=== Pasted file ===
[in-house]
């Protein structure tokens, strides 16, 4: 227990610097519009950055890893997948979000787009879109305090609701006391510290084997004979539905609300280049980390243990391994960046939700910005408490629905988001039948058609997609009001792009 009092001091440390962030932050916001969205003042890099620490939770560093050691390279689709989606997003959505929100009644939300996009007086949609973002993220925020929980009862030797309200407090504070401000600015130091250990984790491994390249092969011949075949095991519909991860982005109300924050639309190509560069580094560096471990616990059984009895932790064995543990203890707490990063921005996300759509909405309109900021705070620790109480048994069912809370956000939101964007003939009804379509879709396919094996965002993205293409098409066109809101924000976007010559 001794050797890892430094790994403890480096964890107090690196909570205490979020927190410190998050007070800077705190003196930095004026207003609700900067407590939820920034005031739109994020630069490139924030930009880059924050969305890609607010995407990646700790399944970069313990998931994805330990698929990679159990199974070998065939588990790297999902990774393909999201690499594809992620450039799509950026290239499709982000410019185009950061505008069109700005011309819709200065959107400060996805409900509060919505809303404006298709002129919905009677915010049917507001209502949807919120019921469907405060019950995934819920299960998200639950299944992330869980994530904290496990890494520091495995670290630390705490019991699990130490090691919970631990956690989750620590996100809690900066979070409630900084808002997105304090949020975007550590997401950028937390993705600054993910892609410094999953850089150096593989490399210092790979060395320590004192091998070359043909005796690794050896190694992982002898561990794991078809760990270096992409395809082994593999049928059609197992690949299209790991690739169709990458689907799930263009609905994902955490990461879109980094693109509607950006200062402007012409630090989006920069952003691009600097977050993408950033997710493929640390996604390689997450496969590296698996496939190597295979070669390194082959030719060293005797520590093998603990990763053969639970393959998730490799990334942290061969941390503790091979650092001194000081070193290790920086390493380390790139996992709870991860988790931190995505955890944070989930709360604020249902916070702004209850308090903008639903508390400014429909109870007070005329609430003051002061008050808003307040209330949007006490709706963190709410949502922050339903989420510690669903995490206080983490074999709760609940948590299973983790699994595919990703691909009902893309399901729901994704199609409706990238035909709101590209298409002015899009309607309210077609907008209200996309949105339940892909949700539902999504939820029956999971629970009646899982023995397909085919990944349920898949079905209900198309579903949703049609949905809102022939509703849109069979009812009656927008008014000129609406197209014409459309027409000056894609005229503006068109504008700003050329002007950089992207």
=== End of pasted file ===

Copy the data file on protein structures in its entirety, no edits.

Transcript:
[in-house]
């Protein structure tokens, strides 16, 4: 227990610097519009950055890893997948979000787009879109305090609701006391510290084997004979539905609300280049980390243990391994960046939700910005408490629905988001039948058609997609009001792009 009092001091440390962030932050916001969205003042890099620490939770560093050691390279689709989606997003959505929100009644939300996009007086949609973002993220925020929980009862030797309200407090504070401000600015130091250990984790491994390249092969011949075949095991519909991860982005109300924050639309190509560069580094560096471990616990059984009895932790064995543990203890707490990063921005996300759509909405309109900021705070620790109480048994069912809370956000939101964007003939009804379509879709396919094996965002993205293409098409066109809101924000976007010559 001794050797890892430094790994403890480096964890107090690196909570205490979020927190410190998050007070800077705190003196930095004026207003609700900067407590939820920034005031739109994020630069490139924030930009880059924050969305890609607010995407990646700790399944970069313990998931994805330990698929990679159990199974070998065939588990790297999902990774393909999201690499594809992620450039799509950026290239499709982000410019185009950061505008069109700005011309819709200065959107400060996805409900509060919505809303404006298709002129919905009677915010049917507001209502949807919120019921469907405060019950995934819920299960998200639950299944992330869980994530904290496990890494520091495995670290630390705490019991699990130490090691919970631990956690989750620590996100809690900066979070409630900084808002997105304090949020975007550590997401950028937390993705600054993910892609410094999953850089150096593989490399210092790979060395320590004192091998070359043909005796690794050896190694992982002898561990794991078809760990270096992409395809082994593999049928059609197992690949299209790991690739169709990458689907799930263009609905994902955490990461879109980094693109509607950006200062402007012409630090989006920069952003691009600097977050993408950033997710493929640390996604390689997450496969590296698996496939190597295979070669390194082959030719060293005797520590093998603990990763053969639970393959998730490799990334942290061969941390503790091979650092001194000081070193290790920086390493380390790139996992709870991860988790931190995505955890944070989930709360604020249902916070702004209850308090903008639903508390400014429909109870007070005329609430003051002061008050808003307040209330949007006490709706963190709410949502922050339903989420510690669903995490206080983490074999709760609940948590299973983790699994595919990703691909009902893309399901729901994704199609409706990238035909709101590209298409002015899009309607309210077609907008209200996309949105339940892909949700539902999504939820029956999971629970009646899982023995397909085919990944349920898949079905209900198309579903949703049609949905809102022939509703849109069979009812009656927008008014000129609406197209014409459309027409000056894609005229503006068109504008700003050329002007950089992207």